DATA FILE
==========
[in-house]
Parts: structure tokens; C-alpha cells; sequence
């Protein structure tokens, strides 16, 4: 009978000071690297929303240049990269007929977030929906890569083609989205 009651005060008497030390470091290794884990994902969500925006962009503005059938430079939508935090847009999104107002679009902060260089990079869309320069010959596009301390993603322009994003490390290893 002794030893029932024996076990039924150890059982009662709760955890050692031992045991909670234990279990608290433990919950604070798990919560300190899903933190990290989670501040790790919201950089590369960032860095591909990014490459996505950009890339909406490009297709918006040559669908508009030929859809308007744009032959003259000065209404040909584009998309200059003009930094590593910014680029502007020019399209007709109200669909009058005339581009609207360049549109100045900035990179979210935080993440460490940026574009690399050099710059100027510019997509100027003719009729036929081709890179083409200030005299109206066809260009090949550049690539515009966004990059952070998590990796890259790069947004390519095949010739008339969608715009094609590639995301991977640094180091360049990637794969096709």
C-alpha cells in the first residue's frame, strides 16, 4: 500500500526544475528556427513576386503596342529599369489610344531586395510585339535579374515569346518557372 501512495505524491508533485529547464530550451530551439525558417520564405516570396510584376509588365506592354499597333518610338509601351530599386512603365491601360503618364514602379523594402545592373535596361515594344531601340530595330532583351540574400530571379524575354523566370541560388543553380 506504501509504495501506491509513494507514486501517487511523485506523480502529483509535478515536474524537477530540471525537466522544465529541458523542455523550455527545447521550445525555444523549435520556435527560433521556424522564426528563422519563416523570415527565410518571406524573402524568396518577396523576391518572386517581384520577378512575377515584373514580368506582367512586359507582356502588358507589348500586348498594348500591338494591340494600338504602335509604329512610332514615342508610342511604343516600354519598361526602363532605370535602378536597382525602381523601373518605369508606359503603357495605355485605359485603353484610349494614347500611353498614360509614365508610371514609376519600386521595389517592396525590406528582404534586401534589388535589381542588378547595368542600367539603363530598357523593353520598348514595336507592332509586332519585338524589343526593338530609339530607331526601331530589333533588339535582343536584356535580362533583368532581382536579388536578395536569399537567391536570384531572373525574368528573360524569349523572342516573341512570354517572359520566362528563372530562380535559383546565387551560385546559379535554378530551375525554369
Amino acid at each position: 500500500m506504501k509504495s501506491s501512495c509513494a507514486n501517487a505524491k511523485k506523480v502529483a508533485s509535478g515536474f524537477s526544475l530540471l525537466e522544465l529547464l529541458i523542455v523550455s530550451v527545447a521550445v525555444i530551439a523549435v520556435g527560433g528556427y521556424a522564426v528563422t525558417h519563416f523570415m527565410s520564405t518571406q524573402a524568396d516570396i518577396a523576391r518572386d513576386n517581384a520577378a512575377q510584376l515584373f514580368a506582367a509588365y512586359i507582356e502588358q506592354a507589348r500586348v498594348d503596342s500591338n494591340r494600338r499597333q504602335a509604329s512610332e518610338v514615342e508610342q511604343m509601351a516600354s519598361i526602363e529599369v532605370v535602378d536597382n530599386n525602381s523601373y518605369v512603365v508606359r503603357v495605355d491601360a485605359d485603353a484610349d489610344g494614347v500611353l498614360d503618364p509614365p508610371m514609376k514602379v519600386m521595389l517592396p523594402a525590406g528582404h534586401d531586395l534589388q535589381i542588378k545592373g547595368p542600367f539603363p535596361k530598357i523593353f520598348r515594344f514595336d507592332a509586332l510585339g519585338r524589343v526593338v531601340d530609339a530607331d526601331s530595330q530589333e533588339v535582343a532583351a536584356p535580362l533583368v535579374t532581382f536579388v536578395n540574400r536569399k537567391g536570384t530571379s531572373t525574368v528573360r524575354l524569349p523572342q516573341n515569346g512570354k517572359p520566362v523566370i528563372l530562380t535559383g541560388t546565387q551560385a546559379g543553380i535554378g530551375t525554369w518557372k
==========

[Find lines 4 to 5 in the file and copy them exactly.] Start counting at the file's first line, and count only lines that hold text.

C-alpha cells in the first residue's frame, strides 16, 4: 500500500526544475528556427513576386503596342529599369489610344531586395510585339535579374515569346518557372 501512495505524491508533485529547464530550451530551439525558417520564405516570396510584376509588365506592354499597333518610338509601351530599386512603365491601360503618364514602379523594402545592373535596361515594344531601340530595330532583351540574400530571379524575354523566370541560388543553380 506504501509504495501506491509513494507514486501517487511523485506523480502529483509535478515536474524537477530540471525537466522544465529541458523542455523550455527545447521550445525555444523549435520556435527560433521556424522564426528563422519563416523570415527565410518571406524573402524568396518577396523576391518572386517581384520577378512575377515584373514580368506582367512586359507582356502588358507589348500586348498594348500591338494591340494600338504602335509604329512610332514615342508610342511604343516600354519598361526602363532605370535602378536597382525602381523601373518605369508606359503603357495605355485605359485603353484610349494614347500611353498614360509614365508610371514609376519600386521595389517592396525590406528582404534586401534589388535589381542588378547595368542600367539603363530598357523593353520598348514595336507592332509586332519585338524589343526593338530609339530607331526601331530589333533588339535582343536584356535580362533583368532581382536579388536578395536569399537567391536570384531572373525574368528573360524569349523572342516573341512570354517572359520566362528563372530562380535559383546565387551560385546559379535554378530551375525554369
Amino acid at each position: 500500500m506504501k509504495s501506491s501512495c509513494a507514486n501517487a505524491k511523485k506523480v502529483a508533485s509535478g515536474f524537477s526544475l530540471l525537466e522544465l529547464l529541458i523542455v523550455s530550451v527545447a521550445v525555444i530551439a523549435v520556435g527560433g528556427y521556424a522564426v528563422t525558417h519563416f523570415m527565410s520564405t518571406q524573402a524568396d516570396i518577396a523576391r518572386d513576386n517581384a520577378a512575377q510584376l515584373f514580368a506582367a509588365y512586359i507582356e502588358q506592354a507589348r500586348v498594348d503596342s500591338n494591340r494600338r499597333q504602335a509604329s512610332e518610338v514615342e508610342q511604343m509601351a516600354s519598361i526602363e529599369v532605370v535602378d536597382n530599386n525602381s523601373y518605369v512603365v508606359r503603357v495605355d491601360a485605359d485603353a484610349d489610344g494614347v500611353l498614360d503618364p509614365p508610371m514609376k514602379v519600386m521595389l517592396p523594402a525590406g528582404h534586401d531586395l534589388q535589381i542588378k545592373g547595368p542600367f539603363p535596361k530598357i523593353f520598348r515594344f514595336d507592332a509586332l510585339g519585338r524589343v526593338v531601340d530609339a530607331d526601331s530595330q530589333e533588339v535582343a532583351a536584356p535580362l533583368v535579374t532581382f536579388v536578395n540574400r536569399k537567391g536570384t530571379s531572373t525574368v528573360r524575354l524569349p523572342q516573341n515569346g512570354k517572359p520566362v523566370i528563372l530562380t535559383g541560388t546565387q551560385a546559379g543553380i535554378g530551375t525554369w518557372k